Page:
As Hurricane Dorian approaches the East Coast, community foundations throughout the southeast have activated disaster relief funds to help those in the US and Bahamas affected by the storm.

The Community Foundation of Northeast Florida — along with other philanthropic, nonprofit and city leaders in the region— reactivated its Florida’s First Coast Relief Fund. The fund was created after Hurricane Matthew in 2016 and was also used after 2017’s Hurricane Irma. The foundation said it is waiting to see what will be needed, but donors who want to help can learn more here.

Another Florida foundation, the Collier County Community Foundation in Naples, established a Hurricane Dorian Disaster Relief Fund. The fund is already accepting donations to support efforts in the Bahamas, where Dorian wreaked havoc, killing at least 20, during Labor Day weekend.

Also in Florida, The Community Foundation of Sarasota County has opened its disaster relief fund and will partner with other community foundations in the state and across the southeastern U.S. Donations will help provide food, clothing, shelter, medical treatments and other support to the areas in greatest need due to Dorian — regardless of whether those areas are in the state or not.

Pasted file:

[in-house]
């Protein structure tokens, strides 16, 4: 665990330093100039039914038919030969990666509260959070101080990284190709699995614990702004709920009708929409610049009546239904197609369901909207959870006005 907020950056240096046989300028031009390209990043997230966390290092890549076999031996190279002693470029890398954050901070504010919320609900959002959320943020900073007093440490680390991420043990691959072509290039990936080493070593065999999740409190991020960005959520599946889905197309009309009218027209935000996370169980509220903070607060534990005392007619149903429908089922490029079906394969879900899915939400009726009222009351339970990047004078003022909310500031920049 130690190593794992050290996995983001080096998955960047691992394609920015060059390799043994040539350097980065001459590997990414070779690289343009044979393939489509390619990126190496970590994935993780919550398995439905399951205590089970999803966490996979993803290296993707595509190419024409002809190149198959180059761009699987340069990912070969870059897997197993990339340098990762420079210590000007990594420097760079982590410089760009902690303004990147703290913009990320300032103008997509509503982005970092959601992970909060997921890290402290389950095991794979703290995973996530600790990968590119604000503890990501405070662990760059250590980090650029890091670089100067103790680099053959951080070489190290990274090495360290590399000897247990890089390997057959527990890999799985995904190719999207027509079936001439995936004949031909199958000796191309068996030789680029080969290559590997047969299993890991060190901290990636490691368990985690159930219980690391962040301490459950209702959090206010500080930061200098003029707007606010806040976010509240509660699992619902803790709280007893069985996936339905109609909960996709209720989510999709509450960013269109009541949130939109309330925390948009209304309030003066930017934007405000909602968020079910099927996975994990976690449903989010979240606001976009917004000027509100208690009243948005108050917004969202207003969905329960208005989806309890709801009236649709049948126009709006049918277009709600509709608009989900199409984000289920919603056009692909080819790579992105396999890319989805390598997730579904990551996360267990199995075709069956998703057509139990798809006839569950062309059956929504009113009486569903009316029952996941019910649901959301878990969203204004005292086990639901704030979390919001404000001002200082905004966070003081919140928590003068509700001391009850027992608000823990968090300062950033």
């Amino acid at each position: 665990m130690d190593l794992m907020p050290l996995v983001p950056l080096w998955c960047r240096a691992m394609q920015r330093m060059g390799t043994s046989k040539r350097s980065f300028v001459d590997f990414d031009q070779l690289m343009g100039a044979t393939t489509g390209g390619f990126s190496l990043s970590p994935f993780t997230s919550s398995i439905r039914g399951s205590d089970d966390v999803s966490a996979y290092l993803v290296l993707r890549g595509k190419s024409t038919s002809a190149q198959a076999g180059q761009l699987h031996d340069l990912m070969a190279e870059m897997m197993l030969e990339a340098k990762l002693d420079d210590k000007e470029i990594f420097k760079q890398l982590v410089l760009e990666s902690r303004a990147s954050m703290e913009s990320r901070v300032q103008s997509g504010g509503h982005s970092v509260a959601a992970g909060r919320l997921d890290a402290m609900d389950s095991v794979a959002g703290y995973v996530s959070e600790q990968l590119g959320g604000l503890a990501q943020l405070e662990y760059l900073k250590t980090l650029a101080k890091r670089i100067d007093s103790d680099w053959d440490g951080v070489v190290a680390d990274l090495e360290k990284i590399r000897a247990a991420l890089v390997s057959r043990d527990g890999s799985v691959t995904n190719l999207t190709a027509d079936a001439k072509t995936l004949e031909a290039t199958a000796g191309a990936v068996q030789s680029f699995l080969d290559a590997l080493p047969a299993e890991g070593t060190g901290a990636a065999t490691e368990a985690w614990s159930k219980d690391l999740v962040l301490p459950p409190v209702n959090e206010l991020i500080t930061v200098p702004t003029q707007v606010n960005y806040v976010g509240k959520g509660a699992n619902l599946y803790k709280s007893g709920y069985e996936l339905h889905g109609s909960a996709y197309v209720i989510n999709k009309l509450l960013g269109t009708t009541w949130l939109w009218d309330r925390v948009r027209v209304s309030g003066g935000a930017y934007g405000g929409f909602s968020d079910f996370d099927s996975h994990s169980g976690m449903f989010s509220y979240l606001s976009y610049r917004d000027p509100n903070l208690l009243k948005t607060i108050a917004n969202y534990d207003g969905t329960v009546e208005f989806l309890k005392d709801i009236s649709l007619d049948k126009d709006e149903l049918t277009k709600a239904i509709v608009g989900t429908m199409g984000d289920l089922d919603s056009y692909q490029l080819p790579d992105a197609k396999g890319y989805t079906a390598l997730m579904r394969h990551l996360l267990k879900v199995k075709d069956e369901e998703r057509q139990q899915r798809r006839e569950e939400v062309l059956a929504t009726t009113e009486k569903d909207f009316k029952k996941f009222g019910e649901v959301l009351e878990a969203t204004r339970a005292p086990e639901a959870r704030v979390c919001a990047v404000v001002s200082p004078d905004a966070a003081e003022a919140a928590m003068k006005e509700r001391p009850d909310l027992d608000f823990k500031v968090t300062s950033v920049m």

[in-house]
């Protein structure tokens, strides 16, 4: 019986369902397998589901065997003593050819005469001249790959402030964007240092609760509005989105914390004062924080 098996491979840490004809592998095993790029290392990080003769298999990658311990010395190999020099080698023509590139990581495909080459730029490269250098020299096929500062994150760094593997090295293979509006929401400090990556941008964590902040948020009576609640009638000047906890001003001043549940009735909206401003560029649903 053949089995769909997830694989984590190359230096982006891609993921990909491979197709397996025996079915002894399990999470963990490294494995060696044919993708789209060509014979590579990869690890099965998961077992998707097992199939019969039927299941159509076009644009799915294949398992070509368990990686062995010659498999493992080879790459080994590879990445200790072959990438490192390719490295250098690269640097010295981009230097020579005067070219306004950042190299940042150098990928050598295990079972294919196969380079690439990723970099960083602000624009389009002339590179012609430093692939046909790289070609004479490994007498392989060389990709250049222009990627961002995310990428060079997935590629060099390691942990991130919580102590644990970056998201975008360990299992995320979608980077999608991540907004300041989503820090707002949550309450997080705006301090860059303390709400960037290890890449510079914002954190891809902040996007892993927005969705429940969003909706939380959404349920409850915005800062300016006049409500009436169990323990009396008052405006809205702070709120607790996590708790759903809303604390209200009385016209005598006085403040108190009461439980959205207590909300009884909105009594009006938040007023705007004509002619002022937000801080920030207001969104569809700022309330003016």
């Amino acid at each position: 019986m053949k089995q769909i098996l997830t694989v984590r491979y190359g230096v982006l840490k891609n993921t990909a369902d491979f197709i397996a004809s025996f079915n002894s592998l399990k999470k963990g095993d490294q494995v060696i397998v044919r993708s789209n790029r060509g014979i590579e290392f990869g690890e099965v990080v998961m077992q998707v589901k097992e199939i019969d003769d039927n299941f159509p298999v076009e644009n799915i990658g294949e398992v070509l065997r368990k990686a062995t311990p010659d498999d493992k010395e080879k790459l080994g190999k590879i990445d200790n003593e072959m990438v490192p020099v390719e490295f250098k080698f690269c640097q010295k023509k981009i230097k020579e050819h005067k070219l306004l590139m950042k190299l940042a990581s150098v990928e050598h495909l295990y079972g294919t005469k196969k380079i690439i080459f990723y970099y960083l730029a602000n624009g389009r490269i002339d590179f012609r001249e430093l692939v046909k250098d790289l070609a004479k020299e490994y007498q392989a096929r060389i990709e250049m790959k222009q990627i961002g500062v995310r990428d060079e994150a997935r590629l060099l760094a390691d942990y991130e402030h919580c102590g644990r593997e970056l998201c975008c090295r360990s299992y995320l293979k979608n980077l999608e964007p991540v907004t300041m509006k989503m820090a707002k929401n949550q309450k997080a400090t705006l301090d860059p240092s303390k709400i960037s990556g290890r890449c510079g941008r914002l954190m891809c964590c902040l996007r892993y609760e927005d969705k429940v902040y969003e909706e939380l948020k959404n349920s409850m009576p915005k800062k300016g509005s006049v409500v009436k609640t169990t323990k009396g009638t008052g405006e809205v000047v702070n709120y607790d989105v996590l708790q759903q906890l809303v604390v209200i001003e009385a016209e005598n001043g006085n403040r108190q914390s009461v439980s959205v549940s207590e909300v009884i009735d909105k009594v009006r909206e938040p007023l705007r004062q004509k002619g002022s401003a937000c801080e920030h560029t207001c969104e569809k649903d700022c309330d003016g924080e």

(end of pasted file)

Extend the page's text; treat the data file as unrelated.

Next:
A number of other community foundations in Florida are marshaling funds for the Bahamas relief efforts. The Community Foundation of Palm Beach and Martin Counties Bahamas Disaster Relief Fund will match the first $100,000 donated to the fund.

In North Carolina, where many communities are still reeling from Hurricane Florence less than 12 months ago, the North Carolina Community Foundation’s Disaster Relief Fund is accepting donations in anticipation of Dorian’s arrival. The fund was established to address more long-term recovery and resilience efforts after natural disasters.

In South Carolina, the Central Carolina Community Foundation is accepting donations through its One SC Fund. The fund provides grants to nonprofits to fund relief, recovery, and/or rebuilding assistance programs from state-declared emergencies.